The Pixel 2 and Pixel 2 XL got 4 stars and 4.5 stars in our reviews respectively, so there’s still room for improvement, and adding the following features to the Pixel 3 would be a step in the right direction.

From the iPhone X to the Samsung Galaxy Note 8, many 2017 flagships have all but eliminated bezels, but not the Pixel 2.

This is a phone which still has quite large bezels above and below the screen, and while they serve a purpose (housing the front-facing speakers) we’d like to see them worked on for the Pixel 3.

Hopefully Google and its manufacturing partners will find a way to significantly slim down the bezels without sacrificing speakers on the front.

Active Edge on the Pixel 2 and Pixel 2 XL lets you squeeze the sides to launch Google Assistant. It’s a handy feature, but unlike on the HTC U11 that’s all it does and it can’t be re-mapped.

For the Pixel 3 we want the feature to return, but we want it to be context-sensitive, so for example if used in the camera app it would perhaps take a photo, and for the core functionality to be customizable, so you can use it as a shortcut to whatever app or feature you want.

Despite just being a single-lens one, the camera on the Pixel 2 is among the best you’ll find on a smartphone, but the software could use some work.

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For example, we’d like gesture controls for timed photos and the ability to switch between the main and selfie cameras with a swipe, like you can on Samsung and LG phones.

They’re little tweaks, but they’d make using the camera a little faster and a little more pleasant.

Despite taking a dig at Apple for ditching the headphone jack when launching the original Pixel, Google has also got rid of it for the Pixel 2, which is a decision we’d like to see reversed for the Pixel 3.

We don’t expect that to happen, if anything ever more handsets are going to start removing the port, but for many users it’s an inconvenience and the benefits of its removal just don’t seem overly compelling.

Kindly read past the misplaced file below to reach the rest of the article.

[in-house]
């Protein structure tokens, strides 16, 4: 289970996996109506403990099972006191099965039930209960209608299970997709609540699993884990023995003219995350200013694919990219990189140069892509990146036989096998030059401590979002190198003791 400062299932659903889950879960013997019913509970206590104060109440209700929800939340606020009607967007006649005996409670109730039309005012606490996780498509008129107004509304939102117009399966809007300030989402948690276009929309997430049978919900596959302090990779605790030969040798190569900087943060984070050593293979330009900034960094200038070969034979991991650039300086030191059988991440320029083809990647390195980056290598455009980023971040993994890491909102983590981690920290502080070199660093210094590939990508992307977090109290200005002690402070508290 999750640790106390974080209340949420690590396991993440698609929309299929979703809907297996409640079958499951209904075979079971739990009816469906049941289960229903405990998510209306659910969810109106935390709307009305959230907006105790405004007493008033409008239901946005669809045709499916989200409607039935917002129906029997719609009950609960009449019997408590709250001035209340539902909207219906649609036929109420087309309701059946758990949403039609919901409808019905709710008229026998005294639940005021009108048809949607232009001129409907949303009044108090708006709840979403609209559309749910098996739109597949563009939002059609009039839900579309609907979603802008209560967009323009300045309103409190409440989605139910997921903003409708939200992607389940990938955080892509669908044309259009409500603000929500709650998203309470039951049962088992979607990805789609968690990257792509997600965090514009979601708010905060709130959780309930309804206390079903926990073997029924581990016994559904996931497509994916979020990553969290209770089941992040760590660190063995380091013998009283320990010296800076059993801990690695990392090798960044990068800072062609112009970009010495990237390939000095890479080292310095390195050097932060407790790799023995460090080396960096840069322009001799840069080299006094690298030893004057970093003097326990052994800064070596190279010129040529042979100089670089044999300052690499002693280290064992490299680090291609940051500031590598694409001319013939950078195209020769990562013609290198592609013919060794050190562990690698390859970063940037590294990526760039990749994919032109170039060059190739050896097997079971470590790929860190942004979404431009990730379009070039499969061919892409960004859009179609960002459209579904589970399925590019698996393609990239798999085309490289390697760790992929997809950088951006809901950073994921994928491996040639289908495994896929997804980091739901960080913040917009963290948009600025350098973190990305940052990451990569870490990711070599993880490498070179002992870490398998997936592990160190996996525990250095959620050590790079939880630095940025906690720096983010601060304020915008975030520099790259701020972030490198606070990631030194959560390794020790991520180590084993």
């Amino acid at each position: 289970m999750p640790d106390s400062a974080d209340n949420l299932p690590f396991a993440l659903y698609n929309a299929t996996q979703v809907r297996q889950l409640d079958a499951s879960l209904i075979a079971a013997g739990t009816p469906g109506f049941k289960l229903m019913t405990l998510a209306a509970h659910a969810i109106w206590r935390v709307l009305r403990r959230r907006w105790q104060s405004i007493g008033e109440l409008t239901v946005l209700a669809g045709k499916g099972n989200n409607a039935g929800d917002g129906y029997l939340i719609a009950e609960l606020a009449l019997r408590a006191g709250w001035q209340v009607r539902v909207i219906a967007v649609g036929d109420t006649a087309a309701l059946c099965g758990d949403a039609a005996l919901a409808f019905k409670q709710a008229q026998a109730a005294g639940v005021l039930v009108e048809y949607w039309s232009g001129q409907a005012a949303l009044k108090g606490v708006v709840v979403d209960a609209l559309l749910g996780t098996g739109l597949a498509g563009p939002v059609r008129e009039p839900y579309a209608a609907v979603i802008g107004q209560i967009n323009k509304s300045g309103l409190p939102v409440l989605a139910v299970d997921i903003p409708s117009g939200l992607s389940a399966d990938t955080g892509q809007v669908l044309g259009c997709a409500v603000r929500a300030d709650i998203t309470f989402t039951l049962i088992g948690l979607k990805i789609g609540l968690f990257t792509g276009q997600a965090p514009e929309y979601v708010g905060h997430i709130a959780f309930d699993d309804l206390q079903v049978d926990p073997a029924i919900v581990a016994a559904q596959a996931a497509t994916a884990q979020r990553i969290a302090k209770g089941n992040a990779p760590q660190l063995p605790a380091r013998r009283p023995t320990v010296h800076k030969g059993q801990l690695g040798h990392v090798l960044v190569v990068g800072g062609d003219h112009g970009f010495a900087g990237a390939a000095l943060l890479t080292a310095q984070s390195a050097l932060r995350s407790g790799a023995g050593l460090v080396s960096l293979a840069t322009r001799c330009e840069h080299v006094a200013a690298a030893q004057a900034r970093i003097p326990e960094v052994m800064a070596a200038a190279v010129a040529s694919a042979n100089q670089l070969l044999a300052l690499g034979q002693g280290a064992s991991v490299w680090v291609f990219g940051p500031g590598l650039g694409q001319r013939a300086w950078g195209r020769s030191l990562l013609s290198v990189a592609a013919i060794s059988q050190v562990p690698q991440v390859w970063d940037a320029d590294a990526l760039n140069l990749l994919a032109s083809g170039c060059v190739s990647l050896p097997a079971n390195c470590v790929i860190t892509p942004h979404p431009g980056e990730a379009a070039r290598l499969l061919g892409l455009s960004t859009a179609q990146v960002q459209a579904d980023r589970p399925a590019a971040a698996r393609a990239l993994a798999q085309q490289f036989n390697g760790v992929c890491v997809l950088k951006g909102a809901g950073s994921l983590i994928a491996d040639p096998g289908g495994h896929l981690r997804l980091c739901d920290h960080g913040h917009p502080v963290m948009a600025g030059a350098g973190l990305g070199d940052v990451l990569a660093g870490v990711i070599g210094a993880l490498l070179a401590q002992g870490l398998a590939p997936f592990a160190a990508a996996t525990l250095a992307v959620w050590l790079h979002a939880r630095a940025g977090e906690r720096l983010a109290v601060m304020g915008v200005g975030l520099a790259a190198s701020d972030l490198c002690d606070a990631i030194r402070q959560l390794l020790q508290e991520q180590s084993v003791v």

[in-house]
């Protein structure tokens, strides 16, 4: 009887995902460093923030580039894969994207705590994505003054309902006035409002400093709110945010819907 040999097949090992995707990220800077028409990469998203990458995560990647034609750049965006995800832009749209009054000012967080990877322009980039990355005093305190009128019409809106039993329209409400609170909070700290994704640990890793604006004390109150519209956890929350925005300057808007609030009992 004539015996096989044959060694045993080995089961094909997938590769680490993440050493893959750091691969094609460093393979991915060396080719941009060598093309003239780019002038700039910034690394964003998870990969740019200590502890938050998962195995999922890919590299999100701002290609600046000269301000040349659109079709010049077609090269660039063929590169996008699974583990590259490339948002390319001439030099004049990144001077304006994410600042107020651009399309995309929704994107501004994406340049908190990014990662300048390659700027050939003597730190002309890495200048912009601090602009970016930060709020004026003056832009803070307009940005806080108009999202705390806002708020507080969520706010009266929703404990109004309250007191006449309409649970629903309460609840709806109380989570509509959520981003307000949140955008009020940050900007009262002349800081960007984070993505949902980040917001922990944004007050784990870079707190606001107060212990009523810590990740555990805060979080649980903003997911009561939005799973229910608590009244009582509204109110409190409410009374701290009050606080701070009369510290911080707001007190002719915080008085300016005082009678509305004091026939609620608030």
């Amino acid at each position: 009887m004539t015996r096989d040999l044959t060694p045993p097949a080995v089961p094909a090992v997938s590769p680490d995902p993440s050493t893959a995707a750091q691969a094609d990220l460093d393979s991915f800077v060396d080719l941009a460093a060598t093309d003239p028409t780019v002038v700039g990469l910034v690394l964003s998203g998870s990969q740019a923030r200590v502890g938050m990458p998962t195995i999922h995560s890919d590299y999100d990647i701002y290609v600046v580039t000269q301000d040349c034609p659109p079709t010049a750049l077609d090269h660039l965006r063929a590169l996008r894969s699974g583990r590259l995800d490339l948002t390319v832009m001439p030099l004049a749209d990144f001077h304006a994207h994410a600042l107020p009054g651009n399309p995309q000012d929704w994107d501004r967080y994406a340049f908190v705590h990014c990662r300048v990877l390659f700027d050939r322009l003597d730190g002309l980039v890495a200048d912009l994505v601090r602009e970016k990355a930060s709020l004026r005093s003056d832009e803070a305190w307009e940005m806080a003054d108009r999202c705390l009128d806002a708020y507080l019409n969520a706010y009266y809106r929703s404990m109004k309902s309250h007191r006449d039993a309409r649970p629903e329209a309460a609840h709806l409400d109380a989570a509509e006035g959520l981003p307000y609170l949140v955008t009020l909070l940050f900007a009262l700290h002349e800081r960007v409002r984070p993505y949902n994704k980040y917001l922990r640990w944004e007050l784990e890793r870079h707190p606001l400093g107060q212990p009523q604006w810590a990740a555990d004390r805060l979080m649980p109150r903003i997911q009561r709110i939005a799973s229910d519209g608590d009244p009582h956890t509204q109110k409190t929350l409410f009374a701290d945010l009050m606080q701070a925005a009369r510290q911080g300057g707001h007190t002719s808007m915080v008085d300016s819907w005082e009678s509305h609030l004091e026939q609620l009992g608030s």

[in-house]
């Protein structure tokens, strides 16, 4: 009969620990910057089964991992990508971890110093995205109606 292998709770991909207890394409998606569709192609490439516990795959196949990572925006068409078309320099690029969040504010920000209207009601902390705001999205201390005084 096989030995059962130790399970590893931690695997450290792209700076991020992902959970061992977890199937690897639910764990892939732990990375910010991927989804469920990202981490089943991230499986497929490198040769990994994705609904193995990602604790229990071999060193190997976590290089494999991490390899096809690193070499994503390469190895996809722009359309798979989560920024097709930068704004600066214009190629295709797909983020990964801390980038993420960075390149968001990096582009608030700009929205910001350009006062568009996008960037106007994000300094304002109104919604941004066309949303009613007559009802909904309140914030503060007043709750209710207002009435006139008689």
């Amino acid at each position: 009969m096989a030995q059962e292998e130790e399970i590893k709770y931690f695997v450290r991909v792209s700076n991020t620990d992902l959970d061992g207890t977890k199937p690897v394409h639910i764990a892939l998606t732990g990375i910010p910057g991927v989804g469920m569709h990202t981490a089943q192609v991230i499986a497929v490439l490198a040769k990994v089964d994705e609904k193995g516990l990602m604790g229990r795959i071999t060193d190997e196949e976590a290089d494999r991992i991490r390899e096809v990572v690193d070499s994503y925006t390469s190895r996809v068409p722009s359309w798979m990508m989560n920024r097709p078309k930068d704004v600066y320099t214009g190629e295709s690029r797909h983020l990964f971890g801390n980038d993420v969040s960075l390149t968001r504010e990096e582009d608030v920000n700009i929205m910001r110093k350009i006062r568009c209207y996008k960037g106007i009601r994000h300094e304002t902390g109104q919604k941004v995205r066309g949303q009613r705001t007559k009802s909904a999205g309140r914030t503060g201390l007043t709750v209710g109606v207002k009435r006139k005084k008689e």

The Pixel 2 range has reasonable battery life and supports fast charging, but doesn’t have wireless charging, which is a major omission, especially now even Apple is supporting it.

We expect wireless charging to become a lot more popular in the next year, thanks to the iPhone 8 and iPhone X, so it will stand out even more if the Pixel 3 doesn’t support it.

The standard Pixel 2 has just a 1080p screen, which isn’t particularly sharp for a flagship in 2017, so we’d like to see it upgraded to QHD for the Pixel 3.

The Pixel 2 XL meanwhile is sharp enough, but in our review we found that the viewing angles aren’t great and nor is it especially vibrant, so we’d like to see work done to improve those aspects for the Pixel 3 XL.

The Pixel 2 range sports IP67 certification, which means it can survive being submerged up to 1 meter deep for up to 30 minutes.

That should be plenty, but these are flagship phones we’re talking about and some rivals offer more. The Samsung Galaxy S8 for example has IP68 certification, meaning it can be submerged 1.5 meters deep for the same duration.

It’s a small change, but one that could at the very least give buyers more peace of mind that their expensive purchase is fully protected against rain and spills.